Autumn Lee, Journalist

OK, not literally, at this moment am I “freaking out,” but I will admit to having said those words a few times in the past few weeks. It’s just that time of year. The end of the semester is in sight. We want it to be over, but we also feel like there’s no time to finish what we need to do. We have final exams to study for but we can’t study because teachers are giving us so many exams this week! What do they want from us?!

Deep breath. No, seriously, take a deep breath. Did you know that just taking a few minutes to focus on your breathing actually slows your heart rate and lowers blood pressure, leading to a feeling of calmness (at least temporarily)? Other quick and easy tips to calm yourself include chewing gum (it actually lowers cortisol levels), popping in your earbuds and listening to your favorite music, and getting a little exercise. Take your dog for a walk around the block… ten minutes is not going to make any difference in how much studying you get done, but the fresh air and movement will help you feel more focused.

“Why bother trying to reduce stress?” you might ask. “It’s unavoidable. I just have to get through it.” Actually, a lot of adults think this way as well, and, to be honest, they’re miserable. Life does not get easier after high school. We can practice techniques to calm ourselves now or we can practice being stressed all the time… and probably set ourselves up for a lifetime of this state of mind. Brene’ Brown, a professor from the University of Houston who has written many books on the subject of stress, says that especially with technology, it’s easy to feel like we are never caught up because our devices never stop. We get emails at 3 in the morning. People take their laptops on vacation so they can stay in touch with work.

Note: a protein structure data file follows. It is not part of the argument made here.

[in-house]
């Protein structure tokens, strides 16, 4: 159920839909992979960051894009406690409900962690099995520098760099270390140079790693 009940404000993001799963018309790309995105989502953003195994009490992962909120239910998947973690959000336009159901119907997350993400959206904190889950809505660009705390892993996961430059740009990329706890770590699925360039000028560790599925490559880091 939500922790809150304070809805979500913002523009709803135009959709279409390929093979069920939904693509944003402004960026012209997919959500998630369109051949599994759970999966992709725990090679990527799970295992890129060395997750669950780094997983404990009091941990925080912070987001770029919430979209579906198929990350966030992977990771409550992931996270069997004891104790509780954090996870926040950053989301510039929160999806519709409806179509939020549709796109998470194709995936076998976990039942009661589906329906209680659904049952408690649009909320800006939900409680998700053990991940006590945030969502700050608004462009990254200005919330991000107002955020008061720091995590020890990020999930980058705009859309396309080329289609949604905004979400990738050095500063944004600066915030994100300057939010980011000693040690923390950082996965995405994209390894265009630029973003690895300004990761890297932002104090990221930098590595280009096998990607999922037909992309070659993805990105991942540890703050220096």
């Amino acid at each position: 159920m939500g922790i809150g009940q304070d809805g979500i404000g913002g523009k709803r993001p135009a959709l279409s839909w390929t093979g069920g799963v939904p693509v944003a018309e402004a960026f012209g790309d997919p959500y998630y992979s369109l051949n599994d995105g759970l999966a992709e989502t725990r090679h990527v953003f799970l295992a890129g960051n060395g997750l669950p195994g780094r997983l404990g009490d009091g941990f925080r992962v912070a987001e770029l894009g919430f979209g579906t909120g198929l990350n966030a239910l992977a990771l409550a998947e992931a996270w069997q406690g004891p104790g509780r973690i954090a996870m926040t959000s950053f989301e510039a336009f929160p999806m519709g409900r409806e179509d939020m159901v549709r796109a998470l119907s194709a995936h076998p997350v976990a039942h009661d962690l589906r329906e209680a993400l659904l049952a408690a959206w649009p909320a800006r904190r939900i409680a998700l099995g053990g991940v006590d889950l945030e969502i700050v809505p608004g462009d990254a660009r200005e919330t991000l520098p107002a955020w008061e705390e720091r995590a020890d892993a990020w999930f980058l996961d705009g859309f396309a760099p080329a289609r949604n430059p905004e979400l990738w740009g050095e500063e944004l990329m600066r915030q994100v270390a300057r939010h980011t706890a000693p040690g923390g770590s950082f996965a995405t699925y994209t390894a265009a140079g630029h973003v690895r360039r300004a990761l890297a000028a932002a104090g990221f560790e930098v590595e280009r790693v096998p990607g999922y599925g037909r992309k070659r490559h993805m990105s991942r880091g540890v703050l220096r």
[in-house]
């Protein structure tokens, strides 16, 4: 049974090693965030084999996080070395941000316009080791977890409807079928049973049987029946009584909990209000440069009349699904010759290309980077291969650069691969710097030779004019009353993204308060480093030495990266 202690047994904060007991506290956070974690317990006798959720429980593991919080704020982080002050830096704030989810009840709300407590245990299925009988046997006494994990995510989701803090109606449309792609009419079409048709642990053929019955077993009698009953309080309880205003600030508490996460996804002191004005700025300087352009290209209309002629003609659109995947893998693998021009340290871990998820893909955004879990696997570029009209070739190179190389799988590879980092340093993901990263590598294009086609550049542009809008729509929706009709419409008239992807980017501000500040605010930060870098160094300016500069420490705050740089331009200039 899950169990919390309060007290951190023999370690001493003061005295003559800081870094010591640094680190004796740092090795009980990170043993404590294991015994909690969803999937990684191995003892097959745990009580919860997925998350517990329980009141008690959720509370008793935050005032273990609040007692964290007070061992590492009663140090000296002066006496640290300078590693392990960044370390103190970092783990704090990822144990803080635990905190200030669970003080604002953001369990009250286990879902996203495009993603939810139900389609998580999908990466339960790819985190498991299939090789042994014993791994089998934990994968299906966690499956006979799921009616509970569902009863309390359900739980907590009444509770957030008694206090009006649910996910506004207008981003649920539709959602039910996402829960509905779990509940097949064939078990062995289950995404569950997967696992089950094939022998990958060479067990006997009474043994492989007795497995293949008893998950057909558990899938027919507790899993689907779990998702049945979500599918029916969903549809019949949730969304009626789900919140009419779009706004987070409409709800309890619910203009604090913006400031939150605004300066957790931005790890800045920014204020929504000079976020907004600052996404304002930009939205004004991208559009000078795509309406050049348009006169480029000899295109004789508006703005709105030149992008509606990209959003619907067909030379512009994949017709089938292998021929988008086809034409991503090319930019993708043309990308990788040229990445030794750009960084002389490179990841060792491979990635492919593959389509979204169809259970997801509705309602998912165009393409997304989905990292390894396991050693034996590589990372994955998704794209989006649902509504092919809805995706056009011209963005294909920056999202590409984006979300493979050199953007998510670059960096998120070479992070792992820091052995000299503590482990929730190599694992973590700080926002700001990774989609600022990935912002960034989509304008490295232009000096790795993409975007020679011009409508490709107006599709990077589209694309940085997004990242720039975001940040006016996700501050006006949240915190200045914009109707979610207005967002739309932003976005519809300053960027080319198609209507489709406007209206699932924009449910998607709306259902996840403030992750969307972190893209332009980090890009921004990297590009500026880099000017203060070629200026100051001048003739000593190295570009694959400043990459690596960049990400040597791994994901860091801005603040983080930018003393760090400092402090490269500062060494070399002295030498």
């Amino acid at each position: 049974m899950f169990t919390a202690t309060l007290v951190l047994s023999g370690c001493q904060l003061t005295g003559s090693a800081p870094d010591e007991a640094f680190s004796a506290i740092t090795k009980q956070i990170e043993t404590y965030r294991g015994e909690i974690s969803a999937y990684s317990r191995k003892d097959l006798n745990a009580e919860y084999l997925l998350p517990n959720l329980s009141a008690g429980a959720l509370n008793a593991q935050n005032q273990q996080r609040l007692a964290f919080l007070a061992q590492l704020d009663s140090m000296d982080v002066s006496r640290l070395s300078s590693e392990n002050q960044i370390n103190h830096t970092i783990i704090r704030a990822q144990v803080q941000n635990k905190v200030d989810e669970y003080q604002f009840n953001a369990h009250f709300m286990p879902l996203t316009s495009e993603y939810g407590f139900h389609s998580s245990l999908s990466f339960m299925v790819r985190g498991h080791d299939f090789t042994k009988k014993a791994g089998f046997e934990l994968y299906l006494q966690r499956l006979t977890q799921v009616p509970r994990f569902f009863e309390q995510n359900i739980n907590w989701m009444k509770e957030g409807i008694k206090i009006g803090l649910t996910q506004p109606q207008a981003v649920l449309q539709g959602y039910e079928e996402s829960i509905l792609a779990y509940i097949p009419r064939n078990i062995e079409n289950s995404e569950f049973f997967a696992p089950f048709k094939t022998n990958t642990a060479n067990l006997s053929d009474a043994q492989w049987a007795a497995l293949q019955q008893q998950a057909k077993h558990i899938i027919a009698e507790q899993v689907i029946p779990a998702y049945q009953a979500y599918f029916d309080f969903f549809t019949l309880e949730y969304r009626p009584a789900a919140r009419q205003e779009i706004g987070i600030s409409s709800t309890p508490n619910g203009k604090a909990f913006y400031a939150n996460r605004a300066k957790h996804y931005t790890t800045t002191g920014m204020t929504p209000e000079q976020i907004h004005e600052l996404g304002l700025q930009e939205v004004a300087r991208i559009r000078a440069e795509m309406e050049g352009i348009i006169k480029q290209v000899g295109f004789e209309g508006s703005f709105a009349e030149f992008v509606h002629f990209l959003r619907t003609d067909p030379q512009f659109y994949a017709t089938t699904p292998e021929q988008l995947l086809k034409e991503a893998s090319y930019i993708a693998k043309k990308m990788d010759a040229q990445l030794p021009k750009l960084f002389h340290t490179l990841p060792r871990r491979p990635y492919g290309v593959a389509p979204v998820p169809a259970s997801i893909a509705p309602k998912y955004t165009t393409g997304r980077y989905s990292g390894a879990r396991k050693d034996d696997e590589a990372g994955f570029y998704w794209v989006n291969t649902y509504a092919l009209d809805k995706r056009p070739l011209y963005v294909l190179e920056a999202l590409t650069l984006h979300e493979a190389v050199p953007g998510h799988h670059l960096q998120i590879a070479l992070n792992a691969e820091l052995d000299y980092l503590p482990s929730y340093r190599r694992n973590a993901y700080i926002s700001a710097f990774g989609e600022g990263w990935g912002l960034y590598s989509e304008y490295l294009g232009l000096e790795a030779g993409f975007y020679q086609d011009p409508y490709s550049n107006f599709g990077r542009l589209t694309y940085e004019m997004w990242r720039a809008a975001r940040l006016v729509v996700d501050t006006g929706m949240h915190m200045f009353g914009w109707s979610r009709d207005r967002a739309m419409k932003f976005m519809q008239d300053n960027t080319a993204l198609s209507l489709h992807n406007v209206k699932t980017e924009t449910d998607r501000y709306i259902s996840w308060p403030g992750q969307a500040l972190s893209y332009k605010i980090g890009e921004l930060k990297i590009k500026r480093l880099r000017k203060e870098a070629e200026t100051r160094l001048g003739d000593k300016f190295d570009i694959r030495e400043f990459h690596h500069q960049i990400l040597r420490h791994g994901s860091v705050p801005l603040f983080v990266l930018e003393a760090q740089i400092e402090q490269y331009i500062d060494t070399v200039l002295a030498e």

Our measure of a “successful” life should not simply be “productivity.” Dr. Brown, in interviewing successful leaders says, “One of the things I found was the importance of rest and play and the willingness to let go of exhaustion as a status symbol and productivity as self-worth… I see it even with teenagers who now have four and five hours of homework and go to bed at one in the morning. We don’t know who we are without productivity as a metric of our worth. We don’t know what we enjoy and we lose track of how tired we are.” Think about that. Exhaustion is not a status symbol. Productivity is not self-worth. Stressing yourself out is not helpful for anything you want to do.

In the midst of final exams, I challenge you to devote a full thirty minutes every day to doing something you really enjoy. I know it may seem hard when you can’t stop thinking about all the work you need to do. Do a silly yoga video with your mom. Catch up on a book you’re reading just for fun (not for school). Go for a jog. Start a new art project. Above all else, try to keep things in perspective. We’re not saving lives; we’re taking high school tests.